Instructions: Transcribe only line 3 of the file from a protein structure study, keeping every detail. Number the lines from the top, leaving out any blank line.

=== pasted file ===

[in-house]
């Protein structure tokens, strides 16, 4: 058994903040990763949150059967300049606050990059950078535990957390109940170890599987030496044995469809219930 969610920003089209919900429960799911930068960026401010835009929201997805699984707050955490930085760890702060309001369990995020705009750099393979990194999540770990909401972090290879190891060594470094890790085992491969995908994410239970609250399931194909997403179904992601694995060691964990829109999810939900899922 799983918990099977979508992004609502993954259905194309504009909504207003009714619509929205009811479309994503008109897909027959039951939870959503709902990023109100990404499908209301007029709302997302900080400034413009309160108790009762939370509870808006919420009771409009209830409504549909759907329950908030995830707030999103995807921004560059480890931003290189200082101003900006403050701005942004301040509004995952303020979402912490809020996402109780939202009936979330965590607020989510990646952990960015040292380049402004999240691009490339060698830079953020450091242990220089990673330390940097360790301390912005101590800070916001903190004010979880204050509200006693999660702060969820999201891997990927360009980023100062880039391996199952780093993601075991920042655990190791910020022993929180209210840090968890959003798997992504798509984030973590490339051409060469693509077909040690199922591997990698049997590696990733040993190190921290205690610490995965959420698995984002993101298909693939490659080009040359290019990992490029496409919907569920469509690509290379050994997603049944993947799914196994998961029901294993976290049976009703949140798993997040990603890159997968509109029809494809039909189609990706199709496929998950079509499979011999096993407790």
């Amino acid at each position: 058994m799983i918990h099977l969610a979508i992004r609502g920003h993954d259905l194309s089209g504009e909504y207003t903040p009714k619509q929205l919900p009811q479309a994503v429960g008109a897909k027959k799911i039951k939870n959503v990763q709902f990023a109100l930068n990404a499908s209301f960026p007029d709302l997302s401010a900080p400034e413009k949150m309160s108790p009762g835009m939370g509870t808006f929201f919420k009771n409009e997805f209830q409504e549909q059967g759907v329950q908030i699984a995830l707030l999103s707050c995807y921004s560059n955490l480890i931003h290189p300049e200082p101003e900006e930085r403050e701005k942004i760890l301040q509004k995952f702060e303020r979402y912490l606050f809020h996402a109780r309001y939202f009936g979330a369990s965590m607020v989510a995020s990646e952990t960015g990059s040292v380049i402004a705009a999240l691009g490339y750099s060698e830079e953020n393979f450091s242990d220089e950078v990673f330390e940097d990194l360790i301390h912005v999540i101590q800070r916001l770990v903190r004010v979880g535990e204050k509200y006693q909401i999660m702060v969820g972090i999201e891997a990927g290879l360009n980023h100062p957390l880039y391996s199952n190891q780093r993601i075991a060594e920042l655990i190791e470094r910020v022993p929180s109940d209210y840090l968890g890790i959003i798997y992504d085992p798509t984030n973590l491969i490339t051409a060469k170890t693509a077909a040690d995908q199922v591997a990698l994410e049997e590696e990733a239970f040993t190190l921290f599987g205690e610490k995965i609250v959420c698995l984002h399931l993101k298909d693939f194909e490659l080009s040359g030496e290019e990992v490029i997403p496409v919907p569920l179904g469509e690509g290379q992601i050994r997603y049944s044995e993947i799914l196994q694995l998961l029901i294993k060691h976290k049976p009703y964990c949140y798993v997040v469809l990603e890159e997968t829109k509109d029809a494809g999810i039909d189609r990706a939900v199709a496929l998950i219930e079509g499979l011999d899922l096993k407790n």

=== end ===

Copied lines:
């Amino acid at each position: 058994m799983i918990h099977l969610a979508i992004r609502g920003h993954d259905l194309s089209g504009e909504y207003t903040p009714k619509q929205l919900p009811q479309a994503v429960g008109a897909k027959k799911i039951k939870n959503v990763q709902f990023a109100l930068n990404a499908s209301f960026p007029d709302l997302s401010a900080p400034e413009k949150m309160s108790p009762g835009m939370g509870t808006f929201f919420k009771n409009e997805f209830q409504e549909q059967g759907v329950q908030i699984a995830l707030l999103s707050c995807y921004s560059n955490l480890i931003h290189p300049e200082p101003e900006e930085r403050e701005k942004i760890l301040q509004k995952f702060e303020r979402y912490l606050f809020h996402a109780r309001y939202f009936g979330a369990s965590m607020v989510a995020s990646e952990t960015g990059s040292v380049i402004a705009a999240l691009g490339y750099s060698e830079e953020n393979f450091s242990d220089e950078v990673f330390e940097d990194l360790i301390h912005v999540i101590q800070r916001l770990v903190r004010v979880g535990e204050k509200y006693q909401i999660m702060v969820g972090i999201e891997a990927g290879l360009n980023h100062p957390l880039y391996s199952n190891q780093r993601i075991a060594e920042l655990i190791e470094r910020v022993p929180s109940d209210y840090l968890g890790i959003i798997y992504d085992p798509t984030n973590l491969i490339t051409a060469k170890t693509a077909a040690d995908q199922v591997a990698l994410e049997e590696e990733a239970f040993t190190l921290f599987g205690e610490k995965i609250v959420c698995l984002h399931l993101k298909d693939f194909e490659l080009s040359g030496e290019e990992v490029i997403p496409v919907p569920l179904g469509e690509g290379q992601i050994r997603y049944s044995e993947i799914l196994q694995l998961l029901i294993k060691h976290k049976p009703y964990c949140y798993v997040v469809l990603e890159e997968t829109k509109d029809a494809g999810i039909d189609r990706a939900v199709a496929l998950i219930e079509g499979l011999d899922l096993k407790n």